Something has felt off about Mania (or M A N I A, as it’s pretentiously written on the album cover) since the announcement of the album. The album was announced on Patrick and my birthday, April 27th, 2017, along with the release of a bizarre lead single, “Young and Menace.” “Young and Menace” sounded like the dance remix of a cat getting its tail stuck in a vacuum cleaner on first listen. It’s since grown on me, and I’ll get to that later, but it was a strange way for a formerly pop-punk band to introduce their new sound to the world. It’s abrasive, screechy, and just generally off-putting. The band then announced the release of the new album as September 15, 2017, but after putting out two singles, they pushed the release date back four months to January 19th, 2018, saying it felt “too rushed.” I get the impression that that’s a tactful way of saying that they figured out it was a train wreck and were desperately trying to salvage something from this house fire. January rolled around, and they finally put the album out, and again they fumbled the release, this time because digital platforms had the tracks listed in the wrong order, so those of us listening to the album digitally (which I presume is most of the audience for this EDM album) got to know the album in the wrong order. It’s like getting to know Rachel Dolezal and then realizing that she lied to you about being black and suddenly it’s a whole different person.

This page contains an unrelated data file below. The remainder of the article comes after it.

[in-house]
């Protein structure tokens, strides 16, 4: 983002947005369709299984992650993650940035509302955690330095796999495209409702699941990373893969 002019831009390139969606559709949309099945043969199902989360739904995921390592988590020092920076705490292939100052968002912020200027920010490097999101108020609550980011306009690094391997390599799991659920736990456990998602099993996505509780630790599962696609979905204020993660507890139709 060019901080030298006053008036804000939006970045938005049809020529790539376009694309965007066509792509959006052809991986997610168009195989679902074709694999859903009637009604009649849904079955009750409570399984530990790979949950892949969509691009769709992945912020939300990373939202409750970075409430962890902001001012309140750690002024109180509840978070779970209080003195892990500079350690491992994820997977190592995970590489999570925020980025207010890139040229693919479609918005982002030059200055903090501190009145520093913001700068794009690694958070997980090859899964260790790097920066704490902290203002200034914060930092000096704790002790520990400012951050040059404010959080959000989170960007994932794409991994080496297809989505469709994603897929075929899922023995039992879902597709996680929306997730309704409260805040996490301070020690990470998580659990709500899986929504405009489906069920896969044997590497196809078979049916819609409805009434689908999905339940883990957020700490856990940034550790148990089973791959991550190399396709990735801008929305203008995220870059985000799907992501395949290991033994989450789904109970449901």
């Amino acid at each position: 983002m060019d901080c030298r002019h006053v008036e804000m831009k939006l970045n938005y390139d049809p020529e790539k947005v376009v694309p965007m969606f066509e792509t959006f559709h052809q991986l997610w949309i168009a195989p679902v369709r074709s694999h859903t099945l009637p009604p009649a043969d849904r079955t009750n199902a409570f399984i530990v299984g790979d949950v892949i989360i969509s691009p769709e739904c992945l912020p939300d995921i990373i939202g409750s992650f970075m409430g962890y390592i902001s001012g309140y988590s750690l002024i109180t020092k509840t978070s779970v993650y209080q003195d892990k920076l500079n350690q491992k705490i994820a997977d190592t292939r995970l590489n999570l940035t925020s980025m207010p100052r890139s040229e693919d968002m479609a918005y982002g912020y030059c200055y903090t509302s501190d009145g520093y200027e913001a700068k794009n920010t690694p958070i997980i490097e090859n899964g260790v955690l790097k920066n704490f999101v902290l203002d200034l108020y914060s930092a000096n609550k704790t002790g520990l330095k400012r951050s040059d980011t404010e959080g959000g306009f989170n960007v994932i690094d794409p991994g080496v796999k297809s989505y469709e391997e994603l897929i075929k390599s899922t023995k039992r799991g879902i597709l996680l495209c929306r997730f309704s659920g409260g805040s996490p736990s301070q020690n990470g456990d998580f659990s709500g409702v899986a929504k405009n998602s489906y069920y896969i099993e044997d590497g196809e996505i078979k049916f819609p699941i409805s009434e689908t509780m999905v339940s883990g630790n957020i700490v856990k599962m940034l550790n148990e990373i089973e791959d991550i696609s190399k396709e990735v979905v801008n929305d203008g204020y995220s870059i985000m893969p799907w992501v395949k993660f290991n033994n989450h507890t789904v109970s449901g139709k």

Okay, so after pretty much botching the release of the album, is the album actually any good? The short answer is: no. “Young and Menace” had me set my expectations very low because of how violently I hated that song when I first heard it. But it had started to grow on me by the time the album came out. It’s intricate, it’s complex, it’s challenging, but it’s an interesting post-modern mash up where the band is clearly in control and knows what they’re doing. But “Young and Menace” is like anchovies on pizza: it’s an acquired taste, and even those of us who do like it can understand why other people don’t. So upon warming up to “Young and Menace” I went in hoping to be pleasantly surprised. While the album has grown on me since my initial assessment of it (“Jesus Christ this is hot garbage!”) it still hasn’t gotten to the place where I would call it a good album.